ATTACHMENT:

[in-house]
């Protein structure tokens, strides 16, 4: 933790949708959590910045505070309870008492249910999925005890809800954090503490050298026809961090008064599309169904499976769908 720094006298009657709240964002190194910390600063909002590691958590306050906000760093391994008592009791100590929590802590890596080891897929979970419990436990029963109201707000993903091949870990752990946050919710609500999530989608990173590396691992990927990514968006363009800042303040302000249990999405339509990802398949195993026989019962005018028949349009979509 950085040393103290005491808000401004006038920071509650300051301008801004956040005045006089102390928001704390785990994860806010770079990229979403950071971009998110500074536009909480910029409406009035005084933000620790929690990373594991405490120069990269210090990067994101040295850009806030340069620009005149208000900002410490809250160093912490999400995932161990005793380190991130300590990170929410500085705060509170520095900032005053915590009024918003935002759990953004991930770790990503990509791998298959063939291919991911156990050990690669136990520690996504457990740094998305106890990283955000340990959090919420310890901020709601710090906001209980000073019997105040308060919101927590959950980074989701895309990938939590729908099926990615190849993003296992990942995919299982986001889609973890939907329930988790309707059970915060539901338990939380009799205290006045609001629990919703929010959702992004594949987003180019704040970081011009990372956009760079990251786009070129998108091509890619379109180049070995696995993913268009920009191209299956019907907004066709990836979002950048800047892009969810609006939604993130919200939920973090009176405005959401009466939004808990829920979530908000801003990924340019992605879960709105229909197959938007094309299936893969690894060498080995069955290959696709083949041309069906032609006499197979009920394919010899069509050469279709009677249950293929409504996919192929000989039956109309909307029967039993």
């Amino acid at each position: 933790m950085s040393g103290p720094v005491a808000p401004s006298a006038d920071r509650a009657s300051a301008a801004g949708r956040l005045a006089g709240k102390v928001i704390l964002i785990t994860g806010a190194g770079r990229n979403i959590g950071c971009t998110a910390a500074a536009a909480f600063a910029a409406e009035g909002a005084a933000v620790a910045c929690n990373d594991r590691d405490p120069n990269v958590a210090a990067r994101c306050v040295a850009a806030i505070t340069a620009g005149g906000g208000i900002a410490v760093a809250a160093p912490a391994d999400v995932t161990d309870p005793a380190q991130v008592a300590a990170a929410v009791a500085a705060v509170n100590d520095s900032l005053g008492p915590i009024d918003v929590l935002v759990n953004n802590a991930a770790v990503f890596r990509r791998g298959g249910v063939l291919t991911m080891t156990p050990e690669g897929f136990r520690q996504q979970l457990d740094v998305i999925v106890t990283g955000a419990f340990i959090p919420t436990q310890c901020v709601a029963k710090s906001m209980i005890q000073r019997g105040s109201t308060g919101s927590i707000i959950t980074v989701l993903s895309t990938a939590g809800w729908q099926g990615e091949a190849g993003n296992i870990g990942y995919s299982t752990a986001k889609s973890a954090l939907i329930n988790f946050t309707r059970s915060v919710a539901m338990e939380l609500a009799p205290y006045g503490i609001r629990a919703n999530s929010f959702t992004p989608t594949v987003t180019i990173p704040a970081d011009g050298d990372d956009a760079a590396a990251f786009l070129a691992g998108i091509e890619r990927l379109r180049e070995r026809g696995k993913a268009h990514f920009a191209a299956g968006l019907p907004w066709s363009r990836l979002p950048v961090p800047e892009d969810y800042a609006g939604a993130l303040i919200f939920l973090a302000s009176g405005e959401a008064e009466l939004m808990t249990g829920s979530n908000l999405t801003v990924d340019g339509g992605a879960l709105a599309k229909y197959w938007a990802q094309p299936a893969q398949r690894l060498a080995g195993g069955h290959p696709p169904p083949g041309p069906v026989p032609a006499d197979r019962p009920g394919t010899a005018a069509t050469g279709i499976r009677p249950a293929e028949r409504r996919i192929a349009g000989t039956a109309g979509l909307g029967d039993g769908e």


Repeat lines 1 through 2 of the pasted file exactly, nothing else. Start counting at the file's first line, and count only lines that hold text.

[in-house]
């Protein structure tokens, strides 16, 4: 933790949708959590910045505070309870008492249910999925005890809800954090503490050298026809961090008064599309169904499976769908 720094006298009657709240964002190194910390600063909002590691958590306050906000760093391994008592009791100590929590802590890596080891897929979970419990436990029963109201707000993903091949870990752990946050919710609500999530989608990173590396691992990927990514968006363009800042303040302000249990999405339509990802398949195993026989019962005018028949349009979509 950085040393103290005491808000401004006038920071509650300051301008801004956040005045006089102390928001704390785990994860806010770079990229979403950071971009998110500074536009909480910029409406009035005084933000620790929690990373594991405490120069990269210090990067994101040295850009806030340069620009005149208000900002410490809250160093912490999400995932161990005793380190991130300590990170929410500085705060509170520095900032005053915590009024918003935002759990953004991930770790990503990509791998298959063939291919991911156990050990690669136990520690996504457990740094998305106890990283955000340990959090919420310890901020709601710090906001209980000073019997105040308060919101927590959950980074989701895309990938939590729908099926990615190849993003296992990942995919299982986001889609973890939907329930988790309707059970915060539901338990939380009799205290006045609001629990919703929010959702992004594949987003180019704040970081011009990372956009760079990251786009070129998108091509890619379109180049070995696995993913268009920009191209299956019907907004066709990836979002950048800047892009969810609006939604993130919200939920973090009176405005959401009466939004808990829920979530908000801003990924340019992605879960709105229909197959938007094309299936893969690894060498080995069955290959696709083949041309069906032609006499197979009920394919010899069509050469279709009677249950293929409504996919192929000989039956109309909307029967039993």